Hours of Driving: 8
We visit the General Hospital of the Region which is not like I imagine it at all: it has clean walls, large windows, equipment and the offices of the head doctor has several computers and printers. Only, there’s no electricity at the moment. The doctor praises our upcoming visit to the deeper areas of the region and wishes us a “nice bad road”. I wonder what that means.
We stop to refuel: a young boy rolls a barrel of gasoline to the car, sets it upright and starts creating suction with his mouth around a connecting tube, taking care to spit to resulting upflow. It takes about 30 mins to fill up the tank that way.
We pack the small vans with loads of suitcases, two large bags containing money teacher salaries in Luiza (each about the size of two X-large mountain backpacks)…and still manage to pack 5 people in the back and three people in the front.
The road from Kananga to Luiza is a beaten path of clay earth, which can be as hard as cement in some places and as soft as fine sand in others. I am told it’s lucky that it’s not raining because clay turns to engulfing mud. The road to Luiza is so stressful that I barely recall the details of it. I can only tell you for sure that my muscles were clenched the ENTIRE 8 hours of the way there. I count 4 times when the van was driving at a 45 degree angle. I am convinced that we are about to topple over and that we kill at least 5 chickens and two goats. I clench my lower lip for much of the road hoping to quell the shouts of alarm.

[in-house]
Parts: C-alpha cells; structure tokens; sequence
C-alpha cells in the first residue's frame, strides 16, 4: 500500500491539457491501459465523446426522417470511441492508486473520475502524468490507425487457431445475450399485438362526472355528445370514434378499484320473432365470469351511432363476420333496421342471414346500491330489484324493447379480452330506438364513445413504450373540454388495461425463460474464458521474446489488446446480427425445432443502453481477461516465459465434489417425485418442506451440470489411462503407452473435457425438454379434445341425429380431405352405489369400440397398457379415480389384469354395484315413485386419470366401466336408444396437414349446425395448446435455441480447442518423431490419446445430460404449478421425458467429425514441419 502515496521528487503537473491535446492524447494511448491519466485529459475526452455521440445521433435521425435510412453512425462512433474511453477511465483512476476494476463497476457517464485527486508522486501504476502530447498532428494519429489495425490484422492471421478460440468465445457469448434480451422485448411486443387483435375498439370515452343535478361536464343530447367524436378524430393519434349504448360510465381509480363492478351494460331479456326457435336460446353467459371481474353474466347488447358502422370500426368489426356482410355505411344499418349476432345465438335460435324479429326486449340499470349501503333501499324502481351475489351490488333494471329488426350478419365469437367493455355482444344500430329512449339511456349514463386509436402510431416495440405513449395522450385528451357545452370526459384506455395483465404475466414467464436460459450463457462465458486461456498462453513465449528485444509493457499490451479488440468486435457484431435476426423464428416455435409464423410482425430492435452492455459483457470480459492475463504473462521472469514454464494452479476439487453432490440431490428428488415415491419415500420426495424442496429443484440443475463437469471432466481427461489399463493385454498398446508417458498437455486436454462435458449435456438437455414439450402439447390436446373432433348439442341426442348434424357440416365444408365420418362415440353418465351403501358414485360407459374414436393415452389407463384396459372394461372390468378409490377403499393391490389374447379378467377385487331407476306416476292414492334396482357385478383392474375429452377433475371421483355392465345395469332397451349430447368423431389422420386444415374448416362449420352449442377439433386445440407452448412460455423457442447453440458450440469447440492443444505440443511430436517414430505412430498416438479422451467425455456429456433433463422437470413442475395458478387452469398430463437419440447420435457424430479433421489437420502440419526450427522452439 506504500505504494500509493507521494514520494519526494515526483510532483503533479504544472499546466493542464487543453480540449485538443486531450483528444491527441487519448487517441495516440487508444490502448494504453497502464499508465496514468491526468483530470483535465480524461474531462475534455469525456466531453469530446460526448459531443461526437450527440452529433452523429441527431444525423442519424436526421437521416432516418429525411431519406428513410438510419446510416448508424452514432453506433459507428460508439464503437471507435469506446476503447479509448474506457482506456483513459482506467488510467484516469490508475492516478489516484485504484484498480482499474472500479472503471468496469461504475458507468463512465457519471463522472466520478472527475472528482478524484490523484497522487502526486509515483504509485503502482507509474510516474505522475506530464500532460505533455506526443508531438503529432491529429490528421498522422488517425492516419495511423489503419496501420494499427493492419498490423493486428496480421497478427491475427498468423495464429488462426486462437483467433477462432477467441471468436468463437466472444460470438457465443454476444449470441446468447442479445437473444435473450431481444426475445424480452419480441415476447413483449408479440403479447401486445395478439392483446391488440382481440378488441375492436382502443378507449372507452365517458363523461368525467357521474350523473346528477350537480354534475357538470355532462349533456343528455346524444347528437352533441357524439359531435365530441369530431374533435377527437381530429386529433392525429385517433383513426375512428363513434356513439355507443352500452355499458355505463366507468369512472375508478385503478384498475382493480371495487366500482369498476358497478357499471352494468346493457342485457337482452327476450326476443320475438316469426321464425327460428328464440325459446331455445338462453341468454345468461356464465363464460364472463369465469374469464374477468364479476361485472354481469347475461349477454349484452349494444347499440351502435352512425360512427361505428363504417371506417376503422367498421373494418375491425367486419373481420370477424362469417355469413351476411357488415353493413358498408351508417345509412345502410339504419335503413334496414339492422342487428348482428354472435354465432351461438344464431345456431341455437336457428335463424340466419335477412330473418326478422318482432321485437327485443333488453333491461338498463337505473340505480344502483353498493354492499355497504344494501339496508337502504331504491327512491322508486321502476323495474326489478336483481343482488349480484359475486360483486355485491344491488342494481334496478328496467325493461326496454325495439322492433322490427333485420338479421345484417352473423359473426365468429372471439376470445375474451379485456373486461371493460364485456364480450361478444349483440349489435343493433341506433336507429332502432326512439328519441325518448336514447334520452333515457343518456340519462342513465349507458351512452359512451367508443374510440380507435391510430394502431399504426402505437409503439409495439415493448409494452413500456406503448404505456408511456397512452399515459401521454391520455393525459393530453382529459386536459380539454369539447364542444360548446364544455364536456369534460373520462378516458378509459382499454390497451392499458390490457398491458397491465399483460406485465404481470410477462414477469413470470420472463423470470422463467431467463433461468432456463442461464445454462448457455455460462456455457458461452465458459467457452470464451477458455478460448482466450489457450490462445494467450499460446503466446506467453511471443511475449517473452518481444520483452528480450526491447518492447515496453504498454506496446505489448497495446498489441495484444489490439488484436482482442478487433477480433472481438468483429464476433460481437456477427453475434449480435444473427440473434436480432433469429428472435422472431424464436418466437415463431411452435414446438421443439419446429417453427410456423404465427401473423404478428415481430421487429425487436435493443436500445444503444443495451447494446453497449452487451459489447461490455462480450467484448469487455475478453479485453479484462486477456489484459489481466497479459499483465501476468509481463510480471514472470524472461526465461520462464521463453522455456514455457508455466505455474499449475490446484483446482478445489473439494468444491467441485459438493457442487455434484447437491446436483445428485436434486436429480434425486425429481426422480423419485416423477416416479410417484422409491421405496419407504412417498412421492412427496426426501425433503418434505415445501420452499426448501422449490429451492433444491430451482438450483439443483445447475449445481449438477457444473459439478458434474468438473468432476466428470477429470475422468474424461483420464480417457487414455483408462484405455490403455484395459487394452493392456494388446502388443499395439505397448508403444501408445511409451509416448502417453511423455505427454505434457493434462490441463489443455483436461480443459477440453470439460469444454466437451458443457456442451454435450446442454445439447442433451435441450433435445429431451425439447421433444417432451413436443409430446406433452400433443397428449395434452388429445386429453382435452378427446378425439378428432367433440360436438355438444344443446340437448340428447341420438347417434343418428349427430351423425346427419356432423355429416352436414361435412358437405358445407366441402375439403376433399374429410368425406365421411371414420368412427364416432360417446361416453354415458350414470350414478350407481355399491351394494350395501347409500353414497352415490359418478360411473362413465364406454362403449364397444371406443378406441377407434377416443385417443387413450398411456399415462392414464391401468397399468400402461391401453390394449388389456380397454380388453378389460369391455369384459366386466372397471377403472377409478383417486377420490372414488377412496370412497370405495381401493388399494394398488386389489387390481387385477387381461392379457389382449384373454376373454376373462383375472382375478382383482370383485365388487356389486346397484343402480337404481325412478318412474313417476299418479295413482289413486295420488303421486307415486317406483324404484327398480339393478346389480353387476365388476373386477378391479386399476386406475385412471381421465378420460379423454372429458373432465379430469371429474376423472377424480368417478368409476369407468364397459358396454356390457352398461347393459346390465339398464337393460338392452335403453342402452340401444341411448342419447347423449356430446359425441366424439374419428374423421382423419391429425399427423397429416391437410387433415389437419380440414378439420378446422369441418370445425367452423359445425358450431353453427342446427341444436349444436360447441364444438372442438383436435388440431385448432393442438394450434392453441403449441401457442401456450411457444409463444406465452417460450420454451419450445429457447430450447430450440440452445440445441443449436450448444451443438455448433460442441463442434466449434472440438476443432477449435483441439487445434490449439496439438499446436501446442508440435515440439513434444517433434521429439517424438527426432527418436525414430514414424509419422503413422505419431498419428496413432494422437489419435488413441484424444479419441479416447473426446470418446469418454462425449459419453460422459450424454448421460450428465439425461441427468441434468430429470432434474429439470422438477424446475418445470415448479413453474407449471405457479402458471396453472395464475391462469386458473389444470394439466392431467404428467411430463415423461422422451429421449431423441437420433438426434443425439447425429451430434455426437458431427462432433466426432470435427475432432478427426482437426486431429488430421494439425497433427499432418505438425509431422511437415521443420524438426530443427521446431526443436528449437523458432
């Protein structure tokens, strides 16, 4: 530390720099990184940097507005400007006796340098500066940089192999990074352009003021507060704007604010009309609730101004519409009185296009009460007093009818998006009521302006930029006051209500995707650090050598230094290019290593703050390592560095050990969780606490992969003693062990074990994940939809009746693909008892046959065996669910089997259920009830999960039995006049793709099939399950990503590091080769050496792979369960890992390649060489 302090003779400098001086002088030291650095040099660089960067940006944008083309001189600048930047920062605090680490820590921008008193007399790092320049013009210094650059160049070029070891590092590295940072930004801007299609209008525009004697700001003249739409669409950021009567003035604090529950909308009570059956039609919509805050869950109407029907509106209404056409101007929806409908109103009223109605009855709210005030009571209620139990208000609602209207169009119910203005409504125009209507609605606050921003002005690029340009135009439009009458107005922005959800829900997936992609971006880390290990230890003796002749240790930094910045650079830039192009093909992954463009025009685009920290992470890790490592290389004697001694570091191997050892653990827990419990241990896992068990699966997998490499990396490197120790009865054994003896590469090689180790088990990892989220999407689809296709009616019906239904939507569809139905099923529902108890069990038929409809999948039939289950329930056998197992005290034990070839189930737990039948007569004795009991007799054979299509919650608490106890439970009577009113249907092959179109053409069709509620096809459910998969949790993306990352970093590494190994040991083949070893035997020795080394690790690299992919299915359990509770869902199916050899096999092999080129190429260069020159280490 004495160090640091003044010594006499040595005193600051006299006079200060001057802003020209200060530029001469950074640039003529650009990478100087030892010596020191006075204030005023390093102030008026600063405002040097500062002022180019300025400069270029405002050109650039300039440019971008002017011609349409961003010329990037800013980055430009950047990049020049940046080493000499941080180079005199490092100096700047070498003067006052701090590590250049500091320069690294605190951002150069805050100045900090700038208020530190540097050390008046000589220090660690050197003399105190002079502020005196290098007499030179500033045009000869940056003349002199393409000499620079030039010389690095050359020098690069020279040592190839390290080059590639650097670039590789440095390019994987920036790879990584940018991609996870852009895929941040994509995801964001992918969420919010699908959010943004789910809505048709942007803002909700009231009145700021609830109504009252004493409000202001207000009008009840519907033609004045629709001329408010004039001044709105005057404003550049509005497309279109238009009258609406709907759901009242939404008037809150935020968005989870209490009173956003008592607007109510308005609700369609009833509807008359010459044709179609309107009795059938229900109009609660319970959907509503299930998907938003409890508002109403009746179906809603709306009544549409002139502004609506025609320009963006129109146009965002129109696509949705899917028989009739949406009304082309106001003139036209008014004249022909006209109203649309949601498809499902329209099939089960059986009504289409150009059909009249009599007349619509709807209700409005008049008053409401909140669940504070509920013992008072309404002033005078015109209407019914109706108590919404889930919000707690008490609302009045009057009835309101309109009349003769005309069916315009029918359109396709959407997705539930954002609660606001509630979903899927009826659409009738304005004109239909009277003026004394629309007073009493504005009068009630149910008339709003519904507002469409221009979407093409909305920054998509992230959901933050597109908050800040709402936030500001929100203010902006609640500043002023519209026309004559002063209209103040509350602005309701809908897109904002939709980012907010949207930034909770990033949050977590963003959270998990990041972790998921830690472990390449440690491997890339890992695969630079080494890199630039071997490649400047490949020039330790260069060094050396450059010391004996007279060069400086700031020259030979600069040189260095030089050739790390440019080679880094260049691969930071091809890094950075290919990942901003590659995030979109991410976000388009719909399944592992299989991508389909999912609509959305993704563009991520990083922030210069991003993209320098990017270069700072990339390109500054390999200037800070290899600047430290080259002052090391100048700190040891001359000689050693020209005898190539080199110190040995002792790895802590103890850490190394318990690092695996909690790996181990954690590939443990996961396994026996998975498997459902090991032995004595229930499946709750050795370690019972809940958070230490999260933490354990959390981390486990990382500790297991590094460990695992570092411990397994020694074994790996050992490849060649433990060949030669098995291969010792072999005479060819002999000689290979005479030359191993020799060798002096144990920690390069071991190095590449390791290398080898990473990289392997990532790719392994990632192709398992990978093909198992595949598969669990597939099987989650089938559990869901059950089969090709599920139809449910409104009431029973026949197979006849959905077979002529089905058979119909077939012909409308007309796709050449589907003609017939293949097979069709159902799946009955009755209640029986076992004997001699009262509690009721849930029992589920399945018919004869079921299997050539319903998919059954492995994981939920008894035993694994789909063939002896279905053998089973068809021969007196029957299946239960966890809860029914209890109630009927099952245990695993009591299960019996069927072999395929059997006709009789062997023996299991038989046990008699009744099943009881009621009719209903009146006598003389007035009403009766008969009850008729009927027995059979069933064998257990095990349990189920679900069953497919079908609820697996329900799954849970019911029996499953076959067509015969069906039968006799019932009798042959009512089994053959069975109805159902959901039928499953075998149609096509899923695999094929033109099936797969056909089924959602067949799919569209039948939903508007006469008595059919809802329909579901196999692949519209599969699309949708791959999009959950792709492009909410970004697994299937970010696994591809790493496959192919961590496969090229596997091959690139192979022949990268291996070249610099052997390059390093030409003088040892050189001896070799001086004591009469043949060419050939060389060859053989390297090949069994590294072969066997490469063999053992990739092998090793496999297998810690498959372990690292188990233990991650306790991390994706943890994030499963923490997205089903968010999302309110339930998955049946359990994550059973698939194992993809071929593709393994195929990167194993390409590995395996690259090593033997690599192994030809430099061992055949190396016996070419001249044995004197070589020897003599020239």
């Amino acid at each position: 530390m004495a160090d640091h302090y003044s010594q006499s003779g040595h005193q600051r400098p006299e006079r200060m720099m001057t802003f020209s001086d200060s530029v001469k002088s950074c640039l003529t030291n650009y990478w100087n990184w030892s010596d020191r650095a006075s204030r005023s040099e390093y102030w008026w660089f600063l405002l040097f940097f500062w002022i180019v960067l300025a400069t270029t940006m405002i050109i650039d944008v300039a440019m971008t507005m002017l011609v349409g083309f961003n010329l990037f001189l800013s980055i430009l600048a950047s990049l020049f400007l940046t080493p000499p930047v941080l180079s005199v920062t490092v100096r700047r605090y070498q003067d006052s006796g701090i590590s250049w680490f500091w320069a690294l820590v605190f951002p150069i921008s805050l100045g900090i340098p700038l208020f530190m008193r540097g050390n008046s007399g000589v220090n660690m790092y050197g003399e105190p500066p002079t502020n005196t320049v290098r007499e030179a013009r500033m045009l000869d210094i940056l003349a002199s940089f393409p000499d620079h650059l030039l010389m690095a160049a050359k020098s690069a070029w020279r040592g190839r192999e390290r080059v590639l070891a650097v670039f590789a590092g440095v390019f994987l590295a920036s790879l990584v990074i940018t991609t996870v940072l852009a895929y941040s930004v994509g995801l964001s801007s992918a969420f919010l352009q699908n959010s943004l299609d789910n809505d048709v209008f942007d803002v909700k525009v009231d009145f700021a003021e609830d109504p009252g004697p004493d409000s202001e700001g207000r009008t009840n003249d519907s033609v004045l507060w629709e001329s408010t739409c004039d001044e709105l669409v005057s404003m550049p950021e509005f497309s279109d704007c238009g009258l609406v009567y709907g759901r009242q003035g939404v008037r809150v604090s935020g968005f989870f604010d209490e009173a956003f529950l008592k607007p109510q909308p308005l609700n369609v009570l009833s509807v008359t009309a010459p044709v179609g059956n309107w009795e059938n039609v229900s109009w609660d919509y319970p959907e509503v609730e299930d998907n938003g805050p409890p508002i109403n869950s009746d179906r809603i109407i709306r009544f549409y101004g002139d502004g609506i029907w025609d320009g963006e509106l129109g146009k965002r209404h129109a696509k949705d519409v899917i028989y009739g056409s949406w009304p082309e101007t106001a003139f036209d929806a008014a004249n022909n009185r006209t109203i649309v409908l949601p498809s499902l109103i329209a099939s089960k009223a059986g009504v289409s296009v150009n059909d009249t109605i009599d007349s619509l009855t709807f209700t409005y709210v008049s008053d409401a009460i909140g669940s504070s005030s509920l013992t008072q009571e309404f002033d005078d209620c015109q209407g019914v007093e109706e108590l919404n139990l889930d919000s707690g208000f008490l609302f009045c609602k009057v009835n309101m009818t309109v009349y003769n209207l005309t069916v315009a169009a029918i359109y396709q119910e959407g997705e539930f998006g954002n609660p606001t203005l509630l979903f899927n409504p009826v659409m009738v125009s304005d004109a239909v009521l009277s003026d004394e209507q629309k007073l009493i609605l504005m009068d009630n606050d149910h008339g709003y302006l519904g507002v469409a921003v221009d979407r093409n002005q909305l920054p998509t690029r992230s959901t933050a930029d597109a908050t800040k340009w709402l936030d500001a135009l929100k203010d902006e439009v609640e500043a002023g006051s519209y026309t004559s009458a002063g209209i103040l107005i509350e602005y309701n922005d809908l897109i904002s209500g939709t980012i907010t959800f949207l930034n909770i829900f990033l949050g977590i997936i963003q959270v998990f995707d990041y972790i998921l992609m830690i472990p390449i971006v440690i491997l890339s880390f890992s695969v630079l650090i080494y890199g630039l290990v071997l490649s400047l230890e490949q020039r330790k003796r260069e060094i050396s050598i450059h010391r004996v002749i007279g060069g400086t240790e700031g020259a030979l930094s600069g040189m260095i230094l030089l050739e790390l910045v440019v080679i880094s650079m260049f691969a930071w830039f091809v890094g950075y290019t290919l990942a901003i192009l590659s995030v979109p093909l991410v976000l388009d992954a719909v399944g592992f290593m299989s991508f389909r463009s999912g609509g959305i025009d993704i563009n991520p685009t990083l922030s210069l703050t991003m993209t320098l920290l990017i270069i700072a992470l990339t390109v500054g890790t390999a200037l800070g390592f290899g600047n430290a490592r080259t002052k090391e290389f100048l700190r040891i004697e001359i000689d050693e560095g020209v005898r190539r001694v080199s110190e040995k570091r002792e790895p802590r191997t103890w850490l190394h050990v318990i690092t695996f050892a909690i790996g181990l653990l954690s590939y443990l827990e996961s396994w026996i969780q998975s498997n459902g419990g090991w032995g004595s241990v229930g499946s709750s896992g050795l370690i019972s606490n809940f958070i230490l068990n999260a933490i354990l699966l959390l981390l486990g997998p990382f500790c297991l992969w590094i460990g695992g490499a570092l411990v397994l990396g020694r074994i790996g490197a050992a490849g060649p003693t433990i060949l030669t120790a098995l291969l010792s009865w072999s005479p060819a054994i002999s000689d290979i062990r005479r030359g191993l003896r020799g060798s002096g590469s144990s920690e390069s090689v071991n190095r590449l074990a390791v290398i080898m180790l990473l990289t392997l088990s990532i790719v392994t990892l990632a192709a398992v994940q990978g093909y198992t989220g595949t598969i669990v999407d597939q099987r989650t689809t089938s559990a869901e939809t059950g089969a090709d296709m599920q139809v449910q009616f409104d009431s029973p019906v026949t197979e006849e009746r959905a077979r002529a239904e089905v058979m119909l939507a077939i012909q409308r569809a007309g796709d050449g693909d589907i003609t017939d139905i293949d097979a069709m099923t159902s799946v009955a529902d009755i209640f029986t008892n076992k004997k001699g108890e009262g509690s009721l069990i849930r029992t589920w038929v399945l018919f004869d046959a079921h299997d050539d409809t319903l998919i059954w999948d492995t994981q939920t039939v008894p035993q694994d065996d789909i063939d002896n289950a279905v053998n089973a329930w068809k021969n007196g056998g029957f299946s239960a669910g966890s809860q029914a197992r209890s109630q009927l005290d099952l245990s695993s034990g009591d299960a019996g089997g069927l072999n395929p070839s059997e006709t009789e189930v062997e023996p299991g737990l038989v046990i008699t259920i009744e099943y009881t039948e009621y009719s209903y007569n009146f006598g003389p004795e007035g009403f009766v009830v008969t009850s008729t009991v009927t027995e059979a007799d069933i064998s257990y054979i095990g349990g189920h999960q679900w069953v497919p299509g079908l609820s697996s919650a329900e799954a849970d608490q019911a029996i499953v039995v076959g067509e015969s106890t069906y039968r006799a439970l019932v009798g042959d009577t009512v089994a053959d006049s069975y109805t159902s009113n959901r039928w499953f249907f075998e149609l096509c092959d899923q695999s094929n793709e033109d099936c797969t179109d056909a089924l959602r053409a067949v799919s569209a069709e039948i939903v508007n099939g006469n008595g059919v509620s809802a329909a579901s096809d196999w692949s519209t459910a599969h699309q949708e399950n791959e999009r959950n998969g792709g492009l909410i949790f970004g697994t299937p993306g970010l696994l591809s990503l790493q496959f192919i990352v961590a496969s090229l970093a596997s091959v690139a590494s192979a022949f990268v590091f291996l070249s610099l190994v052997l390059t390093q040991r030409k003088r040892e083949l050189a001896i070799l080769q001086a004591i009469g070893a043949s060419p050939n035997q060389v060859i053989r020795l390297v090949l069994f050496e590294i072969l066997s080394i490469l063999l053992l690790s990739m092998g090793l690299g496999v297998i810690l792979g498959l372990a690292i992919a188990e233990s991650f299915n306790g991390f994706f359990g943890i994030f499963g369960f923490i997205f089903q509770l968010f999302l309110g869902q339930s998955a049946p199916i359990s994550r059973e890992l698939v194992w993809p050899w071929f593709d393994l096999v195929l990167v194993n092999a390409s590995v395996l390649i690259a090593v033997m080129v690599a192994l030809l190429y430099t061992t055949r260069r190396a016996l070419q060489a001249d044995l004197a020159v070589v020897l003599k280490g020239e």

I can’t believe I have to do the same road in reverse in two weeks. I’d rather set up my permanent residence in Luiza than have to drive through that road again, which makes the health team laugh at length. I am being serious though.
I crash early and sleep a deep sleep.